Please use this identifier to cite or link to this item: http://hdl.handle.net/10397/21788
Title: Respiratory health of bus drivers in Hong Kong
Authors: Jones, AYM
Lam, PKW
Dean, E
Keywords: Air-conditioned buses
PM10
Respiratory health
Ventilation
Issue Date: 2006
Publisher: Springer
Source: International archives of occupational and environmental health, 2006, v. 79, no. 5, p. 414-418 How to cite?
Journal: International Archives of Occupational and Environmental Health 
Abstract: Objective: We conducted a cross-sectional study to evaluate the lung function and respiratory symptoms of Hong Kong bus and tram drivers exposed to air pollutants. Methods: Demographic information, vital signs, pulmonary function, respiratory symptoms and blood lead levels in 358 male drivers of air-conditioned buses (ACB) were compared with 129 male drivers of non-air-conditioned buses and trams (NACB). Particulate matter (PM10), carbon dioxide (CO2) and carbon monoxide (CO) levels were measured in 16 air-conditioned and 15 non-air-conditioned trams along the same route. Results: Forced vital capacity, forced expiratory volume in 1 s and maximal voluntary ventilation were lower but blood lead levels were higher in the NACB drivers compared with ACB drivers. More NACB drivers compared to ACB drivers reported frequent productive cough, dry cough, as well as sore throat. The measured lung function parameters in the NACB drivers were lower than a cohort of personnel working in an academic environment. The work-year duration was longer and scheduled days off per month were shorter for NACB (13.4 ± 8.8 years and 4.3 ± 1.3 days) compared to ACB drivers (11.5 ± 9 years and 5.4 ± 0.8 days), respectively (P<0.001). The PM10 and CO2 levels were higher in ACB (265 ± 83 μg/m3 and 2,114 ± 69.6 ppm) compared to non-air-conditioned trams (161 ± 103 μg/m3 and 500 ppm, respectively) (P<0.005). Conclusion: We hypothesise that prolonged exposure to air pollutants adversely affects lung function in our NACB drivers but air recirculation could result in higher blood lead levels in ACB drivers.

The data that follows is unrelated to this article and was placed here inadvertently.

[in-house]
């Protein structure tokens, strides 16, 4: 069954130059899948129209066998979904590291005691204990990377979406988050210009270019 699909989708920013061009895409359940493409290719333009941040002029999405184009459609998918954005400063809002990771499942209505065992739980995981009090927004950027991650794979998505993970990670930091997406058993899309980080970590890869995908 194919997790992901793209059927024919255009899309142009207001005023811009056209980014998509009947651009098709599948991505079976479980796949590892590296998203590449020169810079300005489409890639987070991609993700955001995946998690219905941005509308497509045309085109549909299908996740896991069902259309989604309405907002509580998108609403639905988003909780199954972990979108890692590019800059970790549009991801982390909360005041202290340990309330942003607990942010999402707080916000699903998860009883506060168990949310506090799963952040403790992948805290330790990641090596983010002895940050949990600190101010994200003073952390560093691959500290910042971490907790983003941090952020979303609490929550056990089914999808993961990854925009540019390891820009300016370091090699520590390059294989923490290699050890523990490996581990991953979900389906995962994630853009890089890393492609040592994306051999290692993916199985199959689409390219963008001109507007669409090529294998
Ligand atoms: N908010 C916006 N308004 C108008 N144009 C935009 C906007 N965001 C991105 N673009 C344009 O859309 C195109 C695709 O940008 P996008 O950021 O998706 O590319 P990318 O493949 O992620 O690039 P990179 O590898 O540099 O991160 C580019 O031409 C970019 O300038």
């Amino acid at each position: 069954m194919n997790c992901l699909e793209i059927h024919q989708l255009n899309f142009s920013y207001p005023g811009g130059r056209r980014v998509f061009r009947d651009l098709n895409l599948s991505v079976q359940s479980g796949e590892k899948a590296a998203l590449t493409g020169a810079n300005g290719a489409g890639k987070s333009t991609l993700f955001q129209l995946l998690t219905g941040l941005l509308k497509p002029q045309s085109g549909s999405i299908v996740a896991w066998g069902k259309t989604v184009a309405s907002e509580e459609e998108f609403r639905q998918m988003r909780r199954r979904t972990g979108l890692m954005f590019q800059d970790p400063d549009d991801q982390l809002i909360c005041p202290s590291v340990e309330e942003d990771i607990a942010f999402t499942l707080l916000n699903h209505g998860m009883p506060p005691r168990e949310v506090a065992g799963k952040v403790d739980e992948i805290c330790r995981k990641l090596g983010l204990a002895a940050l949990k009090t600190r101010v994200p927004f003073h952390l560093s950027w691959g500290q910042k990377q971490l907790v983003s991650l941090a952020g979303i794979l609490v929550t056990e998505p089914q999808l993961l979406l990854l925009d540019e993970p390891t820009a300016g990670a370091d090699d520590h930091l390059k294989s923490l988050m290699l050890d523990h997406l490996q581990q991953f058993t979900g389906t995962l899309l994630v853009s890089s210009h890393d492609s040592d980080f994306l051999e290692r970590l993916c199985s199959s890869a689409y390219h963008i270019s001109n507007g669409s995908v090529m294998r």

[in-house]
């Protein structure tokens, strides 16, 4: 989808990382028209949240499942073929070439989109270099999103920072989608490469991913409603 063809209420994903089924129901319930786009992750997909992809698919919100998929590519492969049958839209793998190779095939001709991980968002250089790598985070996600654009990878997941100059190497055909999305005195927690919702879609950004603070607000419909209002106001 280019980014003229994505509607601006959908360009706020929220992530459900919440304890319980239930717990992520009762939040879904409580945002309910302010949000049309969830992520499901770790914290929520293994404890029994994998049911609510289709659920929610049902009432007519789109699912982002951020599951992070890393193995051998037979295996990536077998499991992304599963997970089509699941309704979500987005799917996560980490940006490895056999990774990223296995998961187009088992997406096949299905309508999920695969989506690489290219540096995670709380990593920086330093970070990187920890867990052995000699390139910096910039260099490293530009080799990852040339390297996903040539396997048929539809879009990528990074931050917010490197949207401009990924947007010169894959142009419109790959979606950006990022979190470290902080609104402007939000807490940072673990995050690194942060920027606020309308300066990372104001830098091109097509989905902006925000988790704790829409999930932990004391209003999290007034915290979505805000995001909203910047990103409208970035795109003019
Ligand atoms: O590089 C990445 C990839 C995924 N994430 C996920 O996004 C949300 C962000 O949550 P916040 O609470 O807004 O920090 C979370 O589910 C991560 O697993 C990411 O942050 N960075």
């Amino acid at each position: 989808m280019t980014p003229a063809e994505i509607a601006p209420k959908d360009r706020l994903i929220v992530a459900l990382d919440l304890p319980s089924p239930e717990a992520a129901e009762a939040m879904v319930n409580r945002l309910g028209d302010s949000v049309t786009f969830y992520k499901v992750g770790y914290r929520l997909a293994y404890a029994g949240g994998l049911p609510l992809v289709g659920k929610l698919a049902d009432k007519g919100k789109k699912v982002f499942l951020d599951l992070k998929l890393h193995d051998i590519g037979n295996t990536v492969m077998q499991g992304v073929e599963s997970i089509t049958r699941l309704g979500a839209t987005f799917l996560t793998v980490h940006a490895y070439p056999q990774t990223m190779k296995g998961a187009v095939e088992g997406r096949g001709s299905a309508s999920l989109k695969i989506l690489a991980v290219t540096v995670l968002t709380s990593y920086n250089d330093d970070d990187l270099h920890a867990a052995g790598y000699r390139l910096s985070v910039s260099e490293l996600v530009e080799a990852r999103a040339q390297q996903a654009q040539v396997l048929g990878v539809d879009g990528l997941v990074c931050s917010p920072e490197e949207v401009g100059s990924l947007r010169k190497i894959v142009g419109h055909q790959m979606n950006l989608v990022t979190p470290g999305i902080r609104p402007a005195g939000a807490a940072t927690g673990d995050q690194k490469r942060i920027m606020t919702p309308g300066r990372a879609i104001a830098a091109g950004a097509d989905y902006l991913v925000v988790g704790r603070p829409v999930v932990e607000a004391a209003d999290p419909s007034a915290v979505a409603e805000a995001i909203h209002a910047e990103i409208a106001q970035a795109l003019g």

URI: http://hdl.handle.net/10397/21788
ISSN: 0340-0131
DOI: 10.1007/s00420-005-0061-8
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